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Point-of-Interest Detection for Range Data
Linköping University, Department of Electrical Engineering, Image Coding. Linköping University, The Institute of Technology.
Linköping University, Department of Electrical Engineering, Computer Vision. Linköping University, The Institute of Technology.
Linköping University, Department of Electrical Engineering, Information Coding. Linköping University, The Institute of Technology.
2008 (English)In: International Conference on Pattern Recognition (ICPR), IEEE , 2008, 1-4 p.Conference paper, Published paper (Refereed)
Abstract [en]

Point-of-interest detection is a way of reducing the amount of data that needs to be processed in a certain application and is widely used in 2D image analysis. In 2D image analysis, point-of-interest detection is usually related to extraction of local descriptors for object recognition, classification, registration or pose estimation. In analysis of range data however, some local descriptors have been published in the last decade or so, but most of them do not mention any kind of point-of-interest detection. We here show how to use an extended Harris detector on range data and discuss variants of the Harris measure. All described variants of the Harris detector for 3D should also be usable in medical image analysis, but we focus on the range data case. We do present a performance evaluation of the described variants of the Harris detector on range data.

Place, publisher, year, edition, pages
IEEE , 2008. 1-4 p.
Series
Pattern Recognition, ISSN 1051-4651
National Category
Computer Vision and Robotics (Autonomous Systems)
Identifiers
URN: urn:nbn:se:liu:diva-44928DOI: 10.1109/ICPR.2008.4761179Local ID: 78311ISBN: 978-1-4244-2175-6 (print)ISBN: 978-1-4244-2174-9 (print)OAI: oai:DiVA.org:liu-44928DiVA: diva2:265790
Conference
International Conference on Pattern Recognition (ICPR), December 8-11, Tampa, Florida, USA
Available from: 2009-10-10 Created: 2009-10-10 Last updated: 2014-06-03
In thesis
1. Local Features for Range and Vision-Based Robotic Automation
Open this publication in new window or tab >>Local Features for Range and Vision-Based Robotic Automation
2010 (English)Doctoral thesis, comprehensive summary (Other academic)
Abstract [en]

Robotic automation has been a part of state-of-the-art manufacturing for many decades. Robotic manipulators are used for such tasks as welding, painting, pick and place tasks etc. Robotic manipulators are quite flexible and adaptable to new tasks, but a typical robot-based production cell requires extensive specification of the robot motion and construction of tools and fixtures for material handling. This incurs a large effort both in time and monetary expenses. The task of a vision system in this setting is to simplify the control and guidance of the robot and to reduce the need for supporting material handling machinery.

This dissertation examines performance and properties of the current state-of-the-art local features within the setting of object pose estimation. This is done through an extensive set of experiments replicating various potential problems to which a vision system in a robotic cell could be subjected. The dissertation presents new local features which are shown to increase the performance of object pose estimation. A new local descriptor details how to use log-polar sampled image patches for truly rotational invariant matching. This representation is also extended to use a scale-space interest point detector which in turn makes it very competitive in our experiments. A number of variations of already available descriptors are constructed resulting in new and competitive features, among them a scale-space based Patch-duplet.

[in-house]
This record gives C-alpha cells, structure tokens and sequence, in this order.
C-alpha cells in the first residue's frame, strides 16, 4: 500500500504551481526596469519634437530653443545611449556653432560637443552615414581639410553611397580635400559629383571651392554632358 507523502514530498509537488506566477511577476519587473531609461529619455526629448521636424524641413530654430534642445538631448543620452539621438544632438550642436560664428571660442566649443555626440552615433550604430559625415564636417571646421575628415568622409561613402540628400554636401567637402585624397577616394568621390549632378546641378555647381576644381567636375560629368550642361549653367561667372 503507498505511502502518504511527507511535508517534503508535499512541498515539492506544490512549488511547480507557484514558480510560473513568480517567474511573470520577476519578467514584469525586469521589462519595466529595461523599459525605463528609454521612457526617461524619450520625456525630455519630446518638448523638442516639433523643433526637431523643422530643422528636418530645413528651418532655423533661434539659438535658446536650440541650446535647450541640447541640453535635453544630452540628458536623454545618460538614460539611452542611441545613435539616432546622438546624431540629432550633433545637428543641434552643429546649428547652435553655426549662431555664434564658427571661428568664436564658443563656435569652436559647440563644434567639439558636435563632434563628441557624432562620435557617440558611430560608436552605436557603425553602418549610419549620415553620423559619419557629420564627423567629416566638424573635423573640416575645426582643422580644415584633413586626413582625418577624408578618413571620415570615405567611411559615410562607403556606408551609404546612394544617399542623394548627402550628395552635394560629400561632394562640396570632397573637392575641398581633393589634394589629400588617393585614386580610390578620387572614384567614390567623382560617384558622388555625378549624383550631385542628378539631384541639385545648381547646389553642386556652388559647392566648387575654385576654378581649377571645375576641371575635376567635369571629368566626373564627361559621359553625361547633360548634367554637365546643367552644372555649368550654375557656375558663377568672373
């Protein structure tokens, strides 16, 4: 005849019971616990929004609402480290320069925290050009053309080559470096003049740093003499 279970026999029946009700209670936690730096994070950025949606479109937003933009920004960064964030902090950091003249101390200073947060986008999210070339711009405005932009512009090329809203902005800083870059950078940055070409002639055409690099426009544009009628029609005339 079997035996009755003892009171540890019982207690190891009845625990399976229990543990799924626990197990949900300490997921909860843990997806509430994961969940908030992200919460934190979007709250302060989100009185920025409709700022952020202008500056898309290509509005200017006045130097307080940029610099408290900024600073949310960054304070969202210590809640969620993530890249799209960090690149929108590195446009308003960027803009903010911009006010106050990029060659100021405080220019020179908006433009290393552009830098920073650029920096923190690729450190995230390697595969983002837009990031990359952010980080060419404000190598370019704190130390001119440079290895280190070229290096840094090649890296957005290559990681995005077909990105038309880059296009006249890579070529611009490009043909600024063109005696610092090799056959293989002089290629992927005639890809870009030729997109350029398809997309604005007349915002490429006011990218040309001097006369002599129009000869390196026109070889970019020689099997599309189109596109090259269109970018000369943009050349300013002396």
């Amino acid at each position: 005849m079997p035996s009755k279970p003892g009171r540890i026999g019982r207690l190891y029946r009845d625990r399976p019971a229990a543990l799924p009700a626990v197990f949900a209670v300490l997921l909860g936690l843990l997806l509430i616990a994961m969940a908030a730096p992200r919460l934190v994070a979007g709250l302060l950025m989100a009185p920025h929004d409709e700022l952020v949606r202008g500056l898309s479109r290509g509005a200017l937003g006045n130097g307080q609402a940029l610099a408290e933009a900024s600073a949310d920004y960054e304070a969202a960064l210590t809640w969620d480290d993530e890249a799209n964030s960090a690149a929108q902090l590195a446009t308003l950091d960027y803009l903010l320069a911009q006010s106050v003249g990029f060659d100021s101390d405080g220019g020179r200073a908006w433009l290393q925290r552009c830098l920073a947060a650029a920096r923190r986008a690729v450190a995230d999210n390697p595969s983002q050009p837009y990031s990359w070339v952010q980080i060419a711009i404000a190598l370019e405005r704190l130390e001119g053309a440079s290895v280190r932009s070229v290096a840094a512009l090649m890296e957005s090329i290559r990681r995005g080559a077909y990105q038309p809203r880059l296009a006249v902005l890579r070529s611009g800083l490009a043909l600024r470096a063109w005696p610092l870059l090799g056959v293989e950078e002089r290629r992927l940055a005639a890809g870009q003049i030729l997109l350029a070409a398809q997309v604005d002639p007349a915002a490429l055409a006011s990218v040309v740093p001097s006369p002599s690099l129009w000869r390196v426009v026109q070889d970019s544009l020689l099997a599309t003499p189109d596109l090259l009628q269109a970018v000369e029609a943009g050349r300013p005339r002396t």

In this dissertation a successful vision-based object pose estimation system is extended for multi-cue integration, yielding increased robustness and accuracy. Robustness is increased through algorithmic multi-cue integration, combining the individual strengths of multiple local features. Increased accuracy is achieved by utilizing manipulator movement and applying temporal multi-cue integration. This is implemented using a real flexible robotic manipulator arm.

Besides work done on local features for ordinary image data a number of local features for range data has also been developed. This dissertation describes the theory behind and the application of the scene tensor to the problem of object pose estimation. The scene tensor is a fourth order tensor representation using projective geometry. It is shown how to use the scene tensor as a detector as well as how to apply it to the task of object pose estimation. The object pose estimation system is extended to work with 3D data.

A novel way of handling sampling of range data when constructing a detector is discussed. A volume rasterization method is presented and the classic Harris detector is adapted to it. Finally, a novel region detector, called Maximally Robust Range Regions, is presented. All developed detectors are compared in a detector repeatability test.

Place, publisher, year, edition, pages
Linköping: Linköping University Electronic Press, 2010. 81 p.
Series
Linköping Studies in Science and Technology. Dissertations, ISSN 0345-7524 ; 1325
Keyword
Local features, object pose estimation, range data
National Category
Computer Vision and Robotics (Autonomous Systems)
Identifiers
urn:nbn:se:liu:diva-57333 (URN)978-91-7393-362-9 (ISBN)
Public defence
2010-09-09, Glashuset, House B, entrance 25,, Campus Valla, Linköpings universitet, Linköping, 13:00 (English)
Opponent
Supervisors
Available from: 2010-06-17 Created: 2010-06-17 Last updated: 2010-06-23Bibliographically approved

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Viksten, FredrikNordberg, Klas

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